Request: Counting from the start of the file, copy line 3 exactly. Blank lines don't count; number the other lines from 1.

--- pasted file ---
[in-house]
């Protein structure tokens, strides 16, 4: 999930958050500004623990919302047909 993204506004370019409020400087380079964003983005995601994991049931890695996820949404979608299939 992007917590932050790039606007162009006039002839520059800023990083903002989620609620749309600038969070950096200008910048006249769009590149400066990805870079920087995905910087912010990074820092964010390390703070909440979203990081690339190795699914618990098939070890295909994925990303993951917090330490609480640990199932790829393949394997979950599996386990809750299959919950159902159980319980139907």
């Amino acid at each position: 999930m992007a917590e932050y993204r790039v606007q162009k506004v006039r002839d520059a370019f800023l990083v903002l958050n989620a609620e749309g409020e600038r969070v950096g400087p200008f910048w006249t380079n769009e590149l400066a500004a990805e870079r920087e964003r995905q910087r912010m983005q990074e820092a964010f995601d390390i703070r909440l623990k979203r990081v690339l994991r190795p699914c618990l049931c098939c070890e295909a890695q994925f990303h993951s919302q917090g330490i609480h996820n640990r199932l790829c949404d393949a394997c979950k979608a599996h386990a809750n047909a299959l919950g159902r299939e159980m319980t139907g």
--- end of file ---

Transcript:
């Amino acid at each position: 999930m992007a917590e932050y993204r790039v606007q162009k506004v006039r002839d520059a370019f800023l990083v903002l958050n989620a609620e749309g409020e600038r969070v950096g400087p200008f910048w006249t380079n769009e590149l400066a500004a990805e870079r920087e964003r995905q910087r912010m983005q990074e820092a964010f995601d390390i703070r909440l623990k979203r990081v690339l994991r190795p699914c618990l049931c098939c070890e295909a890695q994925f990303h993951s919302q917090g330490i609480h996820n640990r199932l790829c949404d393949a394997c979950k979608a599996h386990a809750n047909a299959l919950g159902r299939e159980m319980t139907g």